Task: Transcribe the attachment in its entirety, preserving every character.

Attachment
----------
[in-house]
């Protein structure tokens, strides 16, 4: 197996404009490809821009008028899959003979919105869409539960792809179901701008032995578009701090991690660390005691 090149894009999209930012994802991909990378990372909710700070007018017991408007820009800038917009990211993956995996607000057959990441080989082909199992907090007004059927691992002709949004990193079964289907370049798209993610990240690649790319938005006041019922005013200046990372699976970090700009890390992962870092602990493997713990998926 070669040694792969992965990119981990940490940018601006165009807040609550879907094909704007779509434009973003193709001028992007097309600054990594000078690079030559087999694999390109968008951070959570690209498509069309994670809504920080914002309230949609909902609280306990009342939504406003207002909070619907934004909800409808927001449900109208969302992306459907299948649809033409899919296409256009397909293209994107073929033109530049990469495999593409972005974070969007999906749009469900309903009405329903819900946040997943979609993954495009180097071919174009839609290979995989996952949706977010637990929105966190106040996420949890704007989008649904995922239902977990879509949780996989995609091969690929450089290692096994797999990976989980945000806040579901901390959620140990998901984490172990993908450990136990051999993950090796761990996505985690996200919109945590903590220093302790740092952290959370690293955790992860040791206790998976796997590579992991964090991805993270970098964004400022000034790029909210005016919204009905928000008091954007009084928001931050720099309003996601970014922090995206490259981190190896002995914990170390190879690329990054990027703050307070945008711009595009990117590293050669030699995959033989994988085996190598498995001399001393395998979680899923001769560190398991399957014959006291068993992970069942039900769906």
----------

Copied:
[in-house]
């Protein structure tokens, strides 16, 4: 197996404009490809821009008028899959003979919105869409539960792809179901701008032995578009701090991690660390005691 090149894009999209930012994802991909990378990372909710700070007018017991408007820009800038917009990211993956995996607000057959990441080989082909199992907090007004059927691992002709949004990193079964289907370049798209993610990240690649790319938005006041019922005013200046990372699976970090700009890390992962870092602990493997713990998926 070669040694792969992965990119981990940490940018601006165009807040609550879907094909704007779509434009973003193709001028992007097309600054990594000078690079030559087999694999390109968008951070959570690209498509069309994670809504920080914002309230949609909902609280306990009342939504406003207002909070619907934004909800409808927001449900109208969302992306459907299948649809033409899919296409256009397909293209994107073929033109530049990469495999593409972005974070969007999906749009469900309903009405329903819900946040997943979609993954495009180097071919174009839609290979995989996952949706977010637990929105966190106040996420949890704007989008649904995922239902977990879509949780996989995609091969690929450089290692096994797999990976989980945000806040579901901390959620140990998901984490172990993908450990136990051999993950090796761990996505985690996200919109945590903590220093302790740092952290959370690293955790992860040791206790998976796997590579992991964090991805993270970098964004400022000034790029909210005016919204009905928000008091954007009084928001931050720099309003996601970014922090995206490259981190190896002995914990170390190879690329990054990027703050307070945008711009595009990117590293050669030699995959033989994988085996190598498995001399001393395998979680899923001769560190398991399957014959006291068993992970069942039900769906």